Host heterogeneity can be modeled by using multi-group structures in the population. In this paper we investigate the existence and nonexistence of traveling waves of a two-group SIR epidemic model with time delay and constant recruitment and show that the existence of traveling waves is determined by the basic reproduction number [Formula: see text] More specifically, we prove that (i) when the basic reproduction number [Formula: see text] there exists a minimal wave speed [Formula: see text] such that for each [Formula: see text] the system admits a nontrivial traveling wave solution with wave speed c and for [Formula: see text] there exists no nontrivial traveling wave satisfying the system; (ii) when [Formula: see text] the system admits no nontrivial traveling waves...
March 21, 2018: Journal of Mathematical Biology
Kara Pham, Emma Turian, Kai Liu, Shuwang Li, John Lowengrub
We consider the nonlinear dynamics of an avascular tumor at the tissue scale using a two-fluid flow Stokes model, where the viscosity of the tumor and host microenvironment may be different. The viscosities reflect the combined properties of cell and extracellular matrix mixtures. We perform a linear morphological stability analysis of the tumors, and we investigate the role of nonlinearity using boundary-integral simulations in two dimensions. The tumor is non-necrotic, although cell death may occur through apoptosis...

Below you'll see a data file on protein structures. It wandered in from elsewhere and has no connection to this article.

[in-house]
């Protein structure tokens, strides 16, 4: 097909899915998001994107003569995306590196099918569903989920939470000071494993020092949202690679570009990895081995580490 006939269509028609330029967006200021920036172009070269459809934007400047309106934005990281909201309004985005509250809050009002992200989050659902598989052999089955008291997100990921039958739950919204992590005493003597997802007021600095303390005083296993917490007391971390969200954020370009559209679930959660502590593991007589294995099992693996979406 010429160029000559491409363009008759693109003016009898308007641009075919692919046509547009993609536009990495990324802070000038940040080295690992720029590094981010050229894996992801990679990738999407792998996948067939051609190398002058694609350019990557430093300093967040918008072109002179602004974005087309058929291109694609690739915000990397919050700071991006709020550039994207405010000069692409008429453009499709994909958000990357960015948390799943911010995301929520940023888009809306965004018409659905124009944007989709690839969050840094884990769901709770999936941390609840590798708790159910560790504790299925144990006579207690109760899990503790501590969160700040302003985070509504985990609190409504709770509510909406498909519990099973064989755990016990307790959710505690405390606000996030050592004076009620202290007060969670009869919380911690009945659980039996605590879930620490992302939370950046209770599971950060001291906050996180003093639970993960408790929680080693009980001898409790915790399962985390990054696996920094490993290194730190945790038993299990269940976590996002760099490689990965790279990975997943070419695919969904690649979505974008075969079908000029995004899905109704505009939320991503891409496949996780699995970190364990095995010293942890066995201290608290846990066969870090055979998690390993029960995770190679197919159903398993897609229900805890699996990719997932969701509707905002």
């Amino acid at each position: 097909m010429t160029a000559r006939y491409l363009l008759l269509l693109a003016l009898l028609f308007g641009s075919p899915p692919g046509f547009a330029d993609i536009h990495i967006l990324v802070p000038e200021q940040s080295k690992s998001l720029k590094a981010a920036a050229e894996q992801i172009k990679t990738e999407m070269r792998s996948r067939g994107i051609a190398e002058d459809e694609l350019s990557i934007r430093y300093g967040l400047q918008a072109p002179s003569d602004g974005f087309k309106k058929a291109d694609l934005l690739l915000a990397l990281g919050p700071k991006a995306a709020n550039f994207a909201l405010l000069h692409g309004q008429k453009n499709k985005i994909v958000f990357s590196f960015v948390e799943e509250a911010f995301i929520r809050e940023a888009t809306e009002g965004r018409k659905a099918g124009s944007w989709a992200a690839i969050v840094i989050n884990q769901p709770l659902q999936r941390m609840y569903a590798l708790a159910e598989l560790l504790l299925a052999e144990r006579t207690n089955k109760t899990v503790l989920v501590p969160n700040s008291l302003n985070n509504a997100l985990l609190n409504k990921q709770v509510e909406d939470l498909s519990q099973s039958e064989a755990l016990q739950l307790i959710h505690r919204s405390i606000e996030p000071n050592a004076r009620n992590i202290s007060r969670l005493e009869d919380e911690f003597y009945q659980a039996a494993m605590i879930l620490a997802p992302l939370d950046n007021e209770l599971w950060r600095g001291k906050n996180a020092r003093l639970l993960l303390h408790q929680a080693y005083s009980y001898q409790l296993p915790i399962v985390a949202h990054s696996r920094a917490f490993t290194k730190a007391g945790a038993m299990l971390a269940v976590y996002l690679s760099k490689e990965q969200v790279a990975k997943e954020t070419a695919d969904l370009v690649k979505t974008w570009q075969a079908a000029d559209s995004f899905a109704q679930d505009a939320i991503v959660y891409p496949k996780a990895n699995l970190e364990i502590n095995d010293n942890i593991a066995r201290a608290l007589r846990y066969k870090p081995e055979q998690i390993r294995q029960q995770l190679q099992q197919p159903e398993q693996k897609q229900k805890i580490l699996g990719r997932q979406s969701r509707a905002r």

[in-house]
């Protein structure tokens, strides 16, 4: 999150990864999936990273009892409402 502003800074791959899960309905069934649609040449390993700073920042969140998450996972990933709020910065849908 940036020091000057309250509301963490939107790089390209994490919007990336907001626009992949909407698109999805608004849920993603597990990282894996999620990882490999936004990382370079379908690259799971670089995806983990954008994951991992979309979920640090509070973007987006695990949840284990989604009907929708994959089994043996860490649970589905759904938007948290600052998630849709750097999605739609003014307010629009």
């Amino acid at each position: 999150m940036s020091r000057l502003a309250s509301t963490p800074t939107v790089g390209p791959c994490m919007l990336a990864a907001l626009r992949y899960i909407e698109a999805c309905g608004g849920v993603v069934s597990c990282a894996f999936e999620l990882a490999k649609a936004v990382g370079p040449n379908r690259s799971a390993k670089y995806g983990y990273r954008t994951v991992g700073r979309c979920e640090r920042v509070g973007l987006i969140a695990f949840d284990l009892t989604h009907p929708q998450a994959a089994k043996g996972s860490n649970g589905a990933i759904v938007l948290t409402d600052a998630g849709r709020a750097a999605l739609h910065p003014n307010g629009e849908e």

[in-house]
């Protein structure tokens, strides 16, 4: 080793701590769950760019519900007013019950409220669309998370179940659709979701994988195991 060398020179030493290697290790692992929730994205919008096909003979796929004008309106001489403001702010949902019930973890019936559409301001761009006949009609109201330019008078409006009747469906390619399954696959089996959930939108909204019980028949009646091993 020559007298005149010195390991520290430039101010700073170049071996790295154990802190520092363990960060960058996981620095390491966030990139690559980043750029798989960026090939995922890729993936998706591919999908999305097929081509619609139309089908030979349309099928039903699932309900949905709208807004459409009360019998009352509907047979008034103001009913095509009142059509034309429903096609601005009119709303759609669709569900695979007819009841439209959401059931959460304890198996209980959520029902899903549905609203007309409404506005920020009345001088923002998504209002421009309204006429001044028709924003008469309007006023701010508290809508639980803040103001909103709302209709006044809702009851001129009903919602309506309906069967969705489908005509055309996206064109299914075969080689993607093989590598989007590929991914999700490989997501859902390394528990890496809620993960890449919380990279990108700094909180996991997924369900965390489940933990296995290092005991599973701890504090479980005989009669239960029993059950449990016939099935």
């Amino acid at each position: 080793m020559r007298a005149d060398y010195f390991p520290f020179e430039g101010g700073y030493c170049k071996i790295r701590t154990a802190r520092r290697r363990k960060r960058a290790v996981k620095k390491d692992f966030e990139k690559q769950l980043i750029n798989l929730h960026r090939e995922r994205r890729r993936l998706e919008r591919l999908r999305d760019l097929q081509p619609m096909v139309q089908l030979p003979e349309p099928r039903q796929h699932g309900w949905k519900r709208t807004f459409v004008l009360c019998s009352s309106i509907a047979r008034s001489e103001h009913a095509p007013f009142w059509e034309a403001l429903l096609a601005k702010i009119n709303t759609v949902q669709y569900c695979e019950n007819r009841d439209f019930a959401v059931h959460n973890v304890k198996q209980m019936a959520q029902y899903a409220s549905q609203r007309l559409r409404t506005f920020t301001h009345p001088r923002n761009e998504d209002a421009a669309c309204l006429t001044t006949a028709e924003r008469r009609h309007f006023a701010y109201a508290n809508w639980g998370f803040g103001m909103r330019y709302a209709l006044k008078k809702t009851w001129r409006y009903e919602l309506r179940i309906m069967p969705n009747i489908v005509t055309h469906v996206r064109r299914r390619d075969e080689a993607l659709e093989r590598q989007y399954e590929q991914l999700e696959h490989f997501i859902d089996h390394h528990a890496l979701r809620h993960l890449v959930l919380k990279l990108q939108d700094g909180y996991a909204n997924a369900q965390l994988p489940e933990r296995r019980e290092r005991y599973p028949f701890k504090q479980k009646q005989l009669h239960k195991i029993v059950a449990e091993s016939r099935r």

March 15, 2018: Journal of Mathematical Biology
Samara Pillay, Helen M Byrne, Philip K Maini
Angiogenesis is the process by which new blood vessels form from existing vessels. During angiogenesis, tip cells migrate via diffusion and chemotaxis, new tip cells are introduced through branching, loops form via tip-to-tip and tip-to-sprout anastomosis, and a vessel network forms as endothelial cells, known as stalk cells, follow the paths of tip cells (a process known as the snail-trail). Using a mean-field approximation, we systematically derive one-dimensional non-linear continuum models from a lattice-based cellular automaton model of angiogenesis in the corneal assay, explicitly accounting for cell volume...
March 6, 2018: Journal of Mathematical Biology
Simon Girel, Fabien Crauste